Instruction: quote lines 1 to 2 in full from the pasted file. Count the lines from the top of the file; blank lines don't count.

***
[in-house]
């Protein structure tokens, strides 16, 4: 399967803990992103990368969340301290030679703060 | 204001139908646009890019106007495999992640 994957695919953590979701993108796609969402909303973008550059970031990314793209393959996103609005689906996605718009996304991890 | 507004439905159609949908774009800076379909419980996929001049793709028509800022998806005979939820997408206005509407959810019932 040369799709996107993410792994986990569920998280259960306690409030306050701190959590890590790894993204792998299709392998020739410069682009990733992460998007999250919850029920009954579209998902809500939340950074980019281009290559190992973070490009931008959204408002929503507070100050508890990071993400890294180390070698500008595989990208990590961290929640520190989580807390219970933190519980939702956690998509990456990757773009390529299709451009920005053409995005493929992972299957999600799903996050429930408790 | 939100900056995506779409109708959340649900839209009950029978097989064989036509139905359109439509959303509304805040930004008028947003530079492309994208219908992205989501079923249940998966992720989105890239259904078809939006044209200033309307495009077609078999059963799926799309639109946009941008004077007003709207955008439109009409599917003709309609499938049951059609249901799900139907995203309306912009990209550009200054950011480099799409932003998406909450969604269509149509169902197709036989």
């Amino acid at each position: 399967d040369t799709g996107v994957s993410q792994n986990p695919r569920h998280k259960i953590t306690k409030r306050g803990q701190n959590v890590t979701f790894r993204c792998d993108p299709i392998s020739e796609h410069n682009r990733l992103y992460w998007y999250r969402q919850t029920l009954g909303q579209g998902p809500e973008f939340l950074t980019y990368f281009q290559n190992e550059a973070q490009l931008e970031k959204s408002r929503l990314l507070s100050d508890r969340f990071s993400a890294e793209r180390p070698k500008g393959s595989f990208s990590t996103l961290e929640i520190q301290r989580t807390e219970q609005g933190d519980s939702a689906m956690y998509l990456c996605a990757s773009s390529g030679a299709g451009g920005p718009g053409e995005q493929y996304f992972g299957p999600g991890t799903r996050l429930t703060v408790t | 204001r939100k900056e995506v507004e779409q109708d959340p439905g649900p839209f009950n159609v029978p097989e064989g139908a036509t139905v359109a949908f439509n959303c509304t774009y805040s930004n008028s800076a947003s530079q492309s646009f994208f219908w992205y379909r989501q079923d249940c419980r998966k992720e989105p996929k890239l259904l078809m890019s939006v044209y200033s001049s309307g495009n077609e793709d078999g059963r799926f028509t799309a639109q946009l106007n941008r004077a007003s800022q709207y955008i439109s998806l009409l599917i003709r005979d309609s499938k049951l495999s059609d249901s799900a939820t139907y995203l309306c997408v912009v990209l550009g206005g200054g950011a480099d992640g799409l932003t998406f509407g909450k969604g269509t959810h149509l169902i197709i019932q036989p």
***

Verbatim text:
[in-house]
């Protein structure tokens, strides 16, 4: 399967803990992103990368969340301290030679703060 | 204001139908646009890019106007495999992640 994957695919953590979701993108796609969402909303973008550059970031990314793209393959996103609005689906996605718009996304991890 | 507004439905159609949908774009800076379909419980996929001049793709028509800022998806005979939820997408206005509407959810019932 040369799709996107993410792994986990569920998280259960306690409030306050701190959590890590790894993204792998299709392998020739410069682009990733992460998007999250919850029920009954579209998902809500939340950074980019281009290559190992973070490009931008959204408002929503507070100050508890990071993400890294180390070698500008595989990208990590961290929640520190989580807390219970933190519980939702956690998509990456990757773009390529299709451009920005053409995005493929992972299957999600799903996050429930408790 | 939100900056995506779409109708959340649900839209009950029978097989064989036509139905359109439509959303509304805040930004008028947003530079492309994208219908992205989501079923249940998966992720989105890239259904078809939006044209200033309307495009077609078999059963799926799309639109946009941008004077007003709207955008439109009409599917003709309609499938049951059609249901799900139907995203309306912009990209550009200054950011480099799409932003998406909450969604269509149509169902197709036989």